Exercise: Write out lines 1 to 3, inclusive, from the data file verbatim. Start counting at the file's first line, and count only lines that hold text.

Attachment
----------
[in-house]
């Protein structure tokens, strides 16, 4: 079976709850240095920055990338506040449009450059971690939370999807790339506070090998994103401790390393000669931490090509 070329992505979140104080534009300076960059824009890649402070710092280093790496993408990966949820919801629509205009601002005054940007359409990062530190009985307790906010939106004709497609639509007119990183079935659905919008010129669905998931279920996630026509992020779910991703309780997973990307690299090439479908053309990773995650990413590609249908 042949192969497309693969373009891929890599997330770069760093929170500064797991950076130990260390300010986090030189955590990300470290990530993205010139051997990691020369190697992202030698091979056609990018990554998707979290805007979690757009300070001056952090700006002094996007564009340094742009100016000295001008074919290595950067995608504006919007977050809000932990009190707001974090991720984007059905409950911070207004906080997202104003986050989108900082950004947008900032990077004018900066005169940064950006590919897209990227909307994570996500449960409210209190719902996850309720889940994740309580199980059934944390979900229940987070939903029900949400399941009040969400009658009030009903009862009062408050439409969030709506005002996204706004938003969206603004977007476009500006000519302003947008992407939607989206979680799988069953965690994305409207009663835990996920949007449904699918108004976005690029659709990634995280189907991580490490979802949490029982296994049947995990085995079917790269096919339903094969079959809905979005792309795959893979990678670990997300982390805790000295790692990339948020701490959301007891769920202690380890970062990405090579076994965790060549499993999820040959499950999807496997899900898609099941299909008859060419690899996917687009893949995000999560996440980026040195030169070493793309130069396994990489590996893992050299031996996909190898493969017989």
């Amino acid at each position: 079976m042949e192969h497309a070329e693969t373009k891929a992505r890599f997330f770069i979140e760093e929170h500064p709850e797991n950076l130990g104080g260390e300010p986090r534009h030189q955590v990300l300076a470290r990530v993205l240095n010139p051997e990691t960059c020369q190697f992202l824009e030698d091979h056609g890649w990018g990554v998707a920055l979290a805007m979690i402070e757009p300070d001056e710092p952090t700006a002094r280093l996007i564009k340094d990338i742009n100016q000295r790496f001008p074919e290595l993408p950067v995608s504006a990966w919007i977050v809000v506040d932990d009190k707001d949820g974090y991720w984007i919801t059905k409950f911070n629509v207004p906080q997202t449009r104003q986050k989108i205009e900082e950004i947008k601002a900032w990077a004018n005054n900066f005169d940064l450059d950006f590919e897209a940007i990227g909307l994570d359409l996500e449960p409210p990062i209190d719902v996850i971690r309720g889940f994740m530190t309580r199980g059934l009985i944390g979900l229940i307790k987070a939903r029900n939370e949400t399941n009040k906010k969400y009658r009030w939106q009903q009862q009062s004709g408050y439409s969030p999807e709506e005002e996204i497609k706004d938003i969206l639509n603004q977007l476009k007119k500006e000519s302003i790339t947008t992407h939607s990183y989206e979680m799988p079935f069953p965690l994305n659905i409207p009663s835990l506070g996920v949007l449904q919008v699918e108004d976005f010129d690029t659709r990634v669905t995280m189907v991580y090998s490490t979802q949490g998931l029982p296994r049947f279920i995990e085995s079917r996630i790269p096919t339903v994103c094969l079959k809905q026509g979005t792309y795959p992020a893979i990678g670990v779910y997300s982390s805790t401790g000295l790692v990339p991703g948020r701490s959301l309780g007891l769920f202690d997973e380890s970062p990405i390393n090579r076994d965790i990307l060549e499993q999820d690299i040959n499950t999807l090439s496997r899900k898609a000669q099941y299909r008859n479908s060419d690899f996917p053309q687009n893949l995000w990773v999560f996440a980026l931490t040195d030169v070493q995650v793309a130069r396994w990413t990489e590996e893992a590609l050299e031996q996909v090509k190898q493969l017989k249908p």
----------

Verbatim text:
[in-house]
């Protein structure tokens, strides 16, 4: 079976709850240095920055990338506040449009450059971690939370999807790339506070090998994103401790390393000669931490090509 070329992505979140104080534009300076960059824009890649402070710092280093790496993408990966949820919801629509205009601002005054940007359409990062530190009985307790906010939106004709497609639509007119990183079935659905919008010129669905998931279920996630026509992020779910991703309780997973990307690299090439479908053309990773995650990413590609249908 042949192969497309693969373009891929890599997330770069760093929170500064797991950076130990260390300010986090030189955590990300470290990530993205010139051997990691020369190697992202030698091979056609990018990554998707979290805007979690757009300070001056952090700006002094996007564009340094742009100016000295001008074919290595950067995608504006919007977050809000932990009190707001974090991720984007059905409950911070207004906080997202104003986050989108900082950004947008900032990077004018900066005169940064950006590919897209990227909307994570996500449960409210209190719902996850309720889940994740309580199980059934944390979900229940987070939903029900949400399941009040969400009658009030009903009862009062408050439409969030709506005002996204706004938003969206603004977007476009500006000519302003947008992407939607989206979680799988069953965690994305409207009663835990996920949007449904699918108004976005690029659709990634995280189907991580490490979802949490029982296994049947995990085995079917790269096919339903094969079959809905979005792309795959893979990678670990997300982390805790000295790692990339948020701490959301007891769920202690380890970062990405090579076994965790060549499993999820040959499950999807496997899900898609099941299909008859060419690899996917687009893949995000999560996440980026040195030169070493793309130069396994990489590996893992050299031996996909190898493969017989």
């Amino acid at each position: 079976m042949e192969h497309a070329e693969t373009k891929a992505r890599f997330f770069i979140e760093e929170h500064p709850e797991n950076l130990g104080g260390e300010p986090r534009h030189q955590v990300l300076a470290r990530v993205l240095n010139p051997e990691t960059c020369q190697f992202l824009e030698d091979h056609g890649w990018g990554v998707a920055l979290a805007m979690i402070e757009p300070d001056e710092p952090t700006a002094r280093l996007i564009k340094d990338i742009n100016q000295r790496f001008p074919e290595l993408p950067v995608s504006a990966w919007i977050v809000v506040d932990d009190k707001d949820g974090y991720w984007i919801t059905k409950f911070n629509v207004p906080q997202t449009r104003q986050k989108i205009e900082e950004i947008k601002a900032w990077a004018n005054n900066f005169d940064l450059d950006f590919e897209a940007i990227g909307l994570d359409l996500e449960p409210p990062i209190d719902v996850i971690r309720g889940f994740m530190t309580r199980g059934l009985i944390g979900l229940i307790k987070a939903r029900n939370e949400t399941n009040k906010k969400y009658r009030w939106q009903q009862q009062s004709g408050y439409s969030p999807e709506e005002e996204i497609k706004d938003i969206l639509n603004q977007l476009k007119k500006e000519s302003i790339t947008t992407h939607s990183y989206e979680m799988p079935f069953p965690l994305n659905i409207p009663s835990l506070g996920v949007l449904q919008v699918e108004d976005f010129d690029t659709r990634v669905t995280m189907v991580y090998s490490t979802q949490g998931l029982p296994r049947f279920i995990e085995s079917r996630i790269p096919t339903v994103c094969l079959k809905q026509g979005t792309y795959p992020a893979i990678g670990v779910y997300s982390s805790t401790g000295l790692v990339p991703g948020r701490s959301l309780g007891l769920f202690d997973e380890s970062p990405i390393n090579r076994d965790i990307l060549e499993q999820d690299i040959n499950t999807l090439s496997r899900k898609a000669q099941y299909r008859n479908s060419d690899f996917p053309q687009n893949l995000w990773v999560f996440a980026l931490t040195d030169v070493q995650v793309a130069r396994w990413t990489e590996e893992a590609l050299e031996q996909v090509k190898q493969l017989k249908p």